45. 45. The LC Question What is an LC? Knowledge What do the terms on an LC imply? Explain Comprehension How do payment terms affect business Application Analyse the relationship between kinds of buyers and the modes of payments that they use Analysis Propose a system by which buyers factors/ banks underwrite payment to Full Value service providers to ensure ease of cash flow Synthesis Evaluate how the modes of payment existent in the market match up with the criteria for an ideal business in Bangladesh. Evaluation
  46. 46. The LC Question What is an LC? Knowledge What do the terms on an LC imply? Explain Comprehension How do payment terms affect business Application Analyse the relationship between kinds of buyers and the modes of payments that they use Analysis Propose a system by which buyers factors/ banks underwrite payment to Full Value service providers to ensure ease of cash flow Synthesis Evaluate how the modes of payment existent in the market match up with the criteria for an ideal business in Bangladesh. Evaluation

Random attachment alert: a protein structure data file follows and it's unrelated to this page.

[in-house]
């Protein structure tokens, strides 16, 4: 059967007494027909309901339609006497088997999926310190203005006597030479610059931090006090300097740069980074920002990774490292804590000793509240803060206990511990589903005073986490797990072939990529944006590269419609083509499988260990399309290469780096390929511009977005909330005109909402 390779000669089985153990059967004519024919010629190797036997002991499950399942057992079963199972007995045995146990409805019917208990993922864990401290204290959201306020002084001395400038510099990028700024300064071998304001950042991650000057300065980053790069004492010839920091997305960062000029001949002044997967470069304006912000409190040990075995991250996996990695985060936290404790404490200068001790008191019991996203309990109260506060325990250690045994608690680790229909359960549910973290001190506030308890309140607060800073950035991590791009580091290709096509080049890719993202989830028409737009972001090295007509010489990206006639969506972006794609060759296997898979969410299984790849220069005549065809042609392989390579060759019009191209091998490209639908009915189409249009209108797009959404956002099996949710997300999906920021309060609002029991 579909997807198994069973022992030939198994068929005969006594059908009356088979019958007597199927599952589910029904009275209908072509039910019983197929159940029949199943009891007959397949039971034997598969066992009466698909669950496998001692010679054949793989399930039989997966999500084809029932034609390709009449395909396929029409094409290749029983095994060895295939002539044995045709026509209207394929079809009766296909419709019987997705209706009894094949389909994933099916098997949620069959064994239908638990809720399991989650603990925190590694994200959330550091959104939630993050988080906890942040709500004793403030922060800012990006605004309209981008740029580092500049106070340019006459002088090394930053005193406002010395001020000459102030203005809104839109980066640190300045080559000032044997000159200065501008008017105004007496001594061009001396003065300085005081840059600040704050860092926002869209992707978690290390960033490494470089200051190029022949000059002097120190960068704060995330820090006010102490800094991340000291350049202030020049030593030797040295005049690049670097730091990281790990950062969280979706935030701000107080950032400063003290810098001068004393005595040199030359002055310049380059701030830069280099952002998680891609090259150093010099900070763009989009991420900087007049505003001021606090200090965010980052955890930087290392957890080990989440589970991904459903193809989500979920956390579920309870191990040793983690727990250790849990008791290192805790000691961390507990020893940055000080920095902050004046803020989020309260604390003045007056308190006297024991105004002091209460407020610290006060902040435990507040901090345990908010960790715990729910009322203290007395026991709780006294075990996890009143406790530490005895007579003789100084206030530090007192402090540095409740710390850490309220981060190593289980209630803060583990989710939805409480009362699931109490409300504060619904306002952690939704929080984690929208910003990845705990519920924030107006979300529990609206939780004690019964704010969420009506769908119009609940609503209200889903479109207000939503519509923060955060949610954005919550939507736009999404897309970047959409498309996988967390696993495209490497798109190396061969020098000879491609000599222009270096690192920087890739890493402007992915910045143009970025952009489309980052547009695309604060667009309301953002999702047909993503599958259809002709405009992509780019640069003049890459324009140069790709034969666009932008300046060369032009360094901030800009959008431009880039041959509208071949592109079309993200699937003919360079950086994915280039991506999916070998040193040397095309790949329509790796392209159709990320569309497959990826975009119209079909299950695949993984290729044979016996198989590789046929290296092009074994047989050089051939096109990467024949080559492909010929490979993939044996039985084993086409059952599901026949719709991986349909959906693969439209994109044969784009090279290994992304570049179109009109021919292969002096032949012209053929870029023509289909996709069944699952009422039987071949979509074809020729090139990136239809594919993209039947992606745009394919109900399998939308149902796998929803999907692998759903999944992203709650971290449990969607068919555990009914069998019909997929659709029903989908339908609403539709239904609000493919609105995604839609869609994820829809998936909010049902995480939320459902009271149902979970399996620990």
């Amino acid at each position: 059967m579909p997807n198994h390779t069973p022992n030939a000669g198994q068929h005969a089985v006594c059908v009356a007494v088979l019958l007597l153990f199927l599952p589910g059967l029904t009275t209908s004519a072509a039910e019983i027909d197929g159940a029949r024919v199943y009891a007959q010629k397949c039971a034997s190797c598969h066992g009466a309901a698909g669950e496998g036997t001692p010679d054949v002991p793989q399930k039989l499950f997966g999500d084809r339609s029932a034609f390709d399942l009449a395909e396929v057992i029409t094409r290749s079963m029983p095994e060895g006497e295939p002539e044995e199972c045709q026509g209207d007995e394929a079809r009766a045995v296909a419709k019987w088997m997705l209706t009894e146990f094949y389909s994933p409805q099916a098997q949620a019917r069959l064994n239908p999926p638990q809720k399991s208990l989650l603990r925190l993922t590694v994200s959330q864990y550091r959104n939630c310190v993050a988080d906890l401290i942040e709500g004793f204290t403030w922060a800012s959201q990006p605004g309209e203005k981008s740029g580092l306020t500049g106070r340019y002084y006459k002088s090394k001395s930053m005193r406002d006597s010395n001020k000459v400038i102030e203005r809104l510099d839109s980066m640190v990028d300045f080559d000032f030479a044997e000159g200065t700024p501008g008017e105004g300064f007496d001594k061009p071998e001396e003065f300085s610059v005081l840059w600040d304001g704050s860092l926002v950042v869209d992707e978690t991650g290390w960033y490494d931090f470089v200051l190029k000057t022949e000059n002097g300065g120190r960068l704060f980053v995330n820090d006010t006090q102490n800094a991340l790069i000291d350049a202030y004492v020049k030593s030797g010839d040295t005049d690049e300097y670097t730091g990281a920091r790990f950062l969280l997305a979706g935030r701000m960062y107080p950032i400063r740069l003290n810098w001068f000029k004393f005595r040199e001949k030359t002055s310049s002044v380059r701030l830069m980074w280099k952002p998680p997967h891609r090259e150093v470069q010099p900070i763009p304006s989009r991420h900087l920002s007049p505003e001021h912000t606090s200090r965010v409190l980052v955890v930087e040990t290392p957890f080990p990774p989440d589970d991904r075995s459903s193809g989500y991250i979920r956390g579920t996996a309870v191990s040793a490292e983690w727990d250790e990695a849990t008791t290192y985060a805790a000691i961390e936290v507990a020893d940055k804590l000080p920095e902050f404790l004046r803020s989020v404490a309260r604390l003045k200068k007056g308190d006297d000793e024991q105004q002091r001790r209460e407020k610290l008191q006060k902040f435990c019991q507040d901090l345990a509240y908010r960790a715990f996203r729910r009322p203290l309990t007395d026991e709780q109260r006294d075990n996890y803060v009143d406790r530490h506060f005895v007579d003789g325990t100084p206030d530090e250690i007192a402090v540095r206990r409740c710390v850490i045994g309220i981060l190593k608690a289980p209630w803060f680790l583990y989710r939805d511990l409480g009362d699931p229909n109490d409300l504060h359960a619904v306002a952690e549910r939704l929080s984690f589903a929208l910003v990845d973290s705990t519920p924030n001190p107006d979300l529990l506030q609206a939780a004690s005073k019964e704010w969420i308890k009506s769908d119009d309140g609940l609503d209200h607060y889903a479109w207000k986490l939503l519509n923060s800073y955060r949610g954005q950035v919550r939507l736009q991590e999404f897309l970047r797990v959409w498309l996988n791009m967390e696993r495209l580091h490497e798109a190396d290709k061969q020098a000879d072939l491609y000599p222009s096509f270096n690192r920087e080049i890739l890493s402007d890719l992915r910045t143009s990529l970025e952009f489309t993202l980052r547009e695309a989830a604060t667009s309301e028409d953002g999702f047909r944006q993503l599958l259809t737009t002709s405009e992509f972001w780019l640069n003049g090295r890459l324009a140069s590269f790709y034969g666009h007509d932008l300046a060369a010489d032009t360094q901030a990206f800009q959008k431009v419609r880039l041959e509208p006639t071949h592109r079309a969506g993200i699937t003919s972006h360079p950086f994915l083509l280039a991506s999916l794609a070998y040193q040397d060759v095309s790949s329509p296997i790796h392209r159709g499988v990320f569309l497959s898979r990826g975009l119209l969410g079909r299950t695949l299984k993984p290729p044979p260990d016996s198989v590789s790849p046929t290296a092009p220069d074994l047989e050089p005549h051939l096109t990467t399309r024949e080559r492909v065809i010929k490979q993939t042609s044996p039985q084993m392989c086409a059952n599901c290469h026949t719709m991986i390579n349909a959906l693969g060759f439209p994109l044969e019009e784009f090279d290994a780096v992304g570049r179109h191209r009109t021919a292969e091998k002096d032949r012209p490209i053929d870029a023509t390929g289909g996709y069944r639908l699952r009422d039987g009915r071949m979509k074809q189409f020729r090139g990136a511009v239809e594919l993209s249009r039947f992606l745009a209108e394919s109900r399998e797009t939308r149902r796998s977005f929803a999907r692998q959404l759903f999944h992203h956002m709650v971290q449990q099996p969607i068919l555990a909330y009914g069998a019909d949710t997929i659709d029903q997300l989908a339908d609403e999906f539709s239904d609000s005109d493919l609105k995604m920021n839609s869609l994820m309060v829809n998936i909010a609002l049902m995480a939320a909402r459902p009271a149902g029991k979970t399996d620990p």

47. 47. The LC Question What is an LC? Knowledge What do the terms on an LC imply? Explain Comprehension How do payment terms affect business Application Analyse the relationship between kinds of buyers and the modes of payments that they use Analysis Propose a system by which buyers factors/ banks underwrite payment to Full Value service providers to ensure ease of cash flow Synthesis Evaluate how the modes of payment existent in the market match up with the criteria for an ideal business in Bangladesh. Evaluation